Join our brand new verified AMN Telegram channel and get important news uncensored!

Texas state troopers given waistline limits: 35 inches for women, 40 inches for men

New Texas state troopers gather for a photo shoot at the state Capitol on Wednesday, Nov. 28, 2018, in preparation for their graduation ceremony. DPS graduated 92 new troopers who completed the department's 26-week recruit school. Future new hires could be subjected to waistline limits. [JAY JANNER/AUSTIN AMERICAN-STATESMAN]

A lawsuit seeks to overturn a new Texas Department of Public Safety policy that requires waistlines to be under 40 inches for male state troopers and under 35 inches for women.

Had the waistline standards been in place during physical fitness testing last year, about 22% of commissioned officers would have failed, said the lawsuit, which argued that the “command presence policy” on waist circumference was arbitrary, misguided and established in violation of state law.

“DPS created the command presence policy from whole cloth, and it has no relation to a commissioned officer’s ability to perform his or her job functions,” the lawsuit said.

But the lawsuit by the Department of Public Safety Officers Association goes further, asking a state district judge to overturn fitness standards that have been updated in recent years — such as a timed 1½-mile run and a minimum number of sit-ups and push-ups within two minutes — that the petition argues also were adopted contrary to state law.

“We are 100% supportive of a physical fitness program and a healthy heart program. It is important that we do that,” said Richard Jankovsky, president of the officers association. “We’re merely asking the agency to do what’s spelled out in statute.”

State law requires DPS to create fitness standards coupled with a rewards program, offering such incentives as paid time off, for officers who meet the program’s goals.

But, the lawsuit said, state law also requires fitness standards to be developed with the help of a qualified consultant. No consultant helped create the waistline standards, and while the agency’s annual fitness test was developed with a consultant in 2006, DPS has since added new tests, dropped others and “arbitrarily” changed what constitutes a passing grade, the lawsuit said.

For example, the DPS fitness test originally required 35 sit-ups in one minute. It is now a two-minute test requiring between 72 and 50 sit-ups, depending upon age and gender, the lawsuit said.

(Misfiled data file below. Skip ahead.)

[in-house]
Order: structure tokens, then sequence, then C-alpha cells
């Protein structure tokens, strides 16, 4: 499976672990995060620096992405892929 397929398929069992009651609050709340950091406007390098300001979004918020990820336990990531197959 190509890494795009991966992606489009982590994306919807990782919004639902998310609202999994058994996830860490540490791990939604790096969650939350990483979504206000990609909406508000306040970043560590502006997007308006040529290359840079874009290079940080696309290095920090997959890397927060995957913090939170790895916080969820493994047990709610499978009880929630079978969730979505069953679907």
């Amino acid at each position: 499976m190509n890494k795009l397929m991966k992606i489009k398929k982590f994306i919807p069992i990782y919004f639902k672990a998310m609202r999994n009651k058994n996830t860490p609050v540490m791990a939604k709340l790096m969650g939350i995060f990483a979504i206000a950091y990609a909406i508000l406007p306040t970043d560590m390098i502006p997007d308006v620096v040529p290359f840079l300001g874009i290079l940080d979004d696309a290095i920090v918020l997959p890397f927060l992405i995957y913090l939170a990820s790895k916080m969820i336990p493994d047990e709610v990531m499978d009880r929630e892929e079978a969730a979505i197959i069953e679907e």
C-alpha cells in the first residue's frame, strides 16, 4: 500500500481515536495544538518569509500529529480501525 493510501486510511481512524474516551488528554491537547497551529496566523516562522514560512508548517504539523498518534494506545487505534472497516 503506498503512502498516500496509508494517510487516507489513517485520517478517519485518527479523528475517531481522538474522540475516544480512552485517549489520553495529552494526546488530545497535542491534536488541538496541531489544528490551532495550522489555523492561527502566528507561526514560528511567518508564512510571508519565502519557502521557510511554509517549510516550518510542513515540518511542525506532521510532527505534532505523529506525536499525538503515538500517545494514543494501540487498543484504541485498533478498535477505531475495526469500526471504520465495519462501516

The waistline requirement, which was adopted by the governor-appointed Public Safety Commission in February took effect in September, also violates another section of state law that requires fitness tests to be related to the duties performed by DPS officers, the lawsuit said.

“Everyone is built different,” Jankovsky told the Austin American-Statesman. “A belly measurement is not indicative of one’s health … or ability to do their job.”

Those who fail the waistline measure will get a second test comparing their height and weight to a chart, developed by the U.S. Defense Department, showing acceptable ranges. Officers who fail that test will get a body composition estimate that also will be compared to a chart developed by the military.

Officers must pass both the fitness test and waist measurement.

Failure can bring a range of consequences, including being placed on a fitness improvement plan and being demoted or transferred to a job outside of law enforcement. Overtime, approval for off-duty jobs and promotions can be withheld, and termination is possible, the lawsuit said.

The officer association, which represents 3,453 commissioned officers within DPS, is asking a judge to:

  • Block DPS from enforcing the waistline limits and fitness tests that were developed without a consultant.
  • Prohibit DPS from “punishing, restricting, or sanctioning” those who fail the fitness test or waistline limits.
  • Award monetary damages to officers who lost income, promotions, future benefits and paid leave under the policies.

Jankovsky said the labor organization reluctantly sued DPS and its director, Steve McCraw, “after we had gone through every channel” in an effort to halt or modify the new fitness standards.

“We work very closely with them. I would say we agree 90% of the time on everything,” he said. “Unfortunately, this was a step we had to take to advocate on behalf of our members.”

DPS did not respond to a request to comment on the lawsuit or its allegations.


© 2019 The Register-Guard